A week ago I received a tweet asking if the Week 5 Sunday night game might be our first ever early flex. I didn’t actually read the tweet in detail, only seeing the notification of it on my phone, but seeing it and the mountains of notifications I was receiving put me into a panic mode, as I had fallen way behind on substantial changes I was planning to make to the Flex Schedule Watch this year. It took me all week to prepare the most substantial part of the changes and bring me to the point where I could even start to look at the situation.
The game in question? The Cowboys at the Texans.
I don’t know how many times I have to say this: if the Cowboys and their opponents have two wins between them and the Game of the Century is sitting there unprotected, maybe the league flexes out of a Cowboy game, but I’m not sure I would bet on it even then. Certainly they’re not going to burn the first-ever early flex on America’s Team, no matter how disappointing both Texas teams are. Neither was the undefeated Chiefs against Brady and the Patriots in any real doubt. (Oh, and only a handful of those notifications were actually about Cowboys-Texans.)
Rams-Niners Week 7 is more interesting, though; I’m surprised the Niners have multiple NBC appearances to begin with as I would have tagged them as more of a Monday night team unless and until Jimmy Garoppalo could prove himself to maintain his performance at the end of last season over the course of a whole season, and with him being out for the year and the Niners sitting at 1-3 to the Rams’ 4-0, most of the attraction the game had may be gone. It is a rivalry game between two big, multi-team markets but everyone knows how lukewarm LA has been to the return of the NFL. CBS is likely to protect Cowboys-Indians no matter what so if the Chiefs and Bengals both win it would certainly be attractive with only one loss between them, though probably not big enough names for the league to pull the early flex. Fox’s best games of Panthers-Eagles and Saints-Ravens would be more intriguing if the Eagles weren’t maxed out on primetime appearances (see below).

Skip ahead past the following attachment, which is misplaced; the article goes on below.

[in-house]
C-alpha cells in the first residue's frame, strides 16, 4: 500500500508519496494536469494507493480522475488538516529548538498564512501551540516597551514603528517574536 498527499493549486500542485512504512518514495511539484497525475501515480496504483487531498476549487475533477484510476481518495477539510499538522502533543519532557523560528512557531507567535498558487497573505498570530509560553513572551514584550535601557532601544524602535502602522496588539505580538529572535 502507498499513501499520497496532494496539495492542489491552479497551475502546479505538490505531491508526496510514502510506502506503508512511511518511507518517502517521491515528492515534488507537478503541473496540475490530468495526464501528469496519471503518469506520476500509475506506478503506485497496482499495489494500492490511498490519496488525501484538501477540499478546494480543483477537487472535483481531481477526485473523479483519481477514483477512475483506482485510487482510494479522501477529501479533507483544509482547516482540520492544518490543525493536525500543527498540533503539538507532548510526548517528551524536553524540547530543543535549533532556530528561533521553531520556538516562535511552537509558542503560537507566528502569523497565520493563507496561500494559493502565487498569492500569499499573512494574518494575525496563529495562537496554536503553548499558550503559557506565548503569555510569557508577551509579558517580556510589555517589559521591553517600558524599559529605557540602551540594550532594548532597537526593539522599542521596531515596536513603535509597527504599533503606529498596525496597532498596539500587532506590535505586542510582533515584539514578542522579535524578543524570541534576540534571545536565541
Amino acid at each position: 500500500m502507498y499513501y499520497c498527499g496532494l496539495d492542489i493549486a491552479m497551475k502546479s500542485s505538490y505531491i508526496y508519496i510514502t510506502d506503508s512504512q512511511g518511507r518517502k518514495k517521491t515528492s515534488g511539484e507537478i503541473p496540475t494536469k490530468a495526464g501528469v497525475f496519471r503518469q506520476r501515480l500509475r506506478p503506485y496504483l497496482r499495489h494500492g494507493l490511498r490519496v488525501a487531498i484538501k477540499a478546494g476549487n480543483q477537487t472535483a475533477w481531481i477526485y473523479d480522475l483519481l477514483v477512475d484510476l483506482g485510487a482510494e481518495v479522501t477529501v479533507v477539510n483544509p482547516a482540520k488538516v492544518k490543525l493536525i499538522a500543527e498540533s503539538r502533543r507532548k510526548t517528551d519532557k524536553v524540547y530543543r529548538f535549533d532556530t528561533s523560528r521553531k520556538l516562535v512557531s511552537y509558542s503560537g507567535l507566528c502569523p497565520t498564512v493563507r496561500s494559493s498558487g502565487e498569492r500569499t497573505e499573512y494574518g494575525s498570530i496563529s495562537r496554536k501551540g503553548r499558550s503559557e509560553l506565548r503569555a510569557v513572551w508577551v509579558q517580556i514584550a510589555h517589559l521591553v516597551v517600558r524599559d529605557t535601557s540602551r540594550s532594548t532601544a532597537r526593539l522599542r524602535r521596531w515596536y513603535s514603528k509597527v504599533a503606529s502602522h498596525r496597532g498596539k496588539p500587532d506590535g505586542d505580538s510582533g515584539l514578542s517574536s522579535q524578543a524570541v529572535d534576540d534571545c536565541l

On to the changes to the flex schedule watch, where I was planning to institute the biggest changes to the structure of the Watch since I started it over a decade ago. My intention was to take all the information previously contained in my post-opening spiel, as well as other bits and pieces of information gleaned over the years, and present it in a coherent fashion on a single static page. That page ended up rambling on for over 3300 words, so it’s likely I’m going to continue providing a Cliffs Notes version of the page at the beginning of each post, but it’s likely to look completely different from the spiels I’ve given in the past.
In accordance with the new page, I’m also going to provide a table of primetime appearances in a single post at the beginning of the season, possibly shortly after the schedule release in future seasons. Recall the appearance limits are six primetime games for three teams, five for everyone else, and four NBC appearances. The Eagles have one SNF game in the main flex period so they could be flexed in if that game were flexed out. In the “Flexible” column, a “+1” indicates that the team has an SNF game in the Week 7-10 period, in other words, vulnerable to an early flex but not in Week 5 or 6 where any decision has likely already been made. This also doesn’t count the games that could potentially move to NFL Network on Saturday Week 16.
|Team||PT App’s||On NBC||Flexible|
Oh, and see here for why things might look different around here. I invite your comments on a potential future course of action on this post (assuming things actually do look different and the comments here are working), or alternately on Twitter.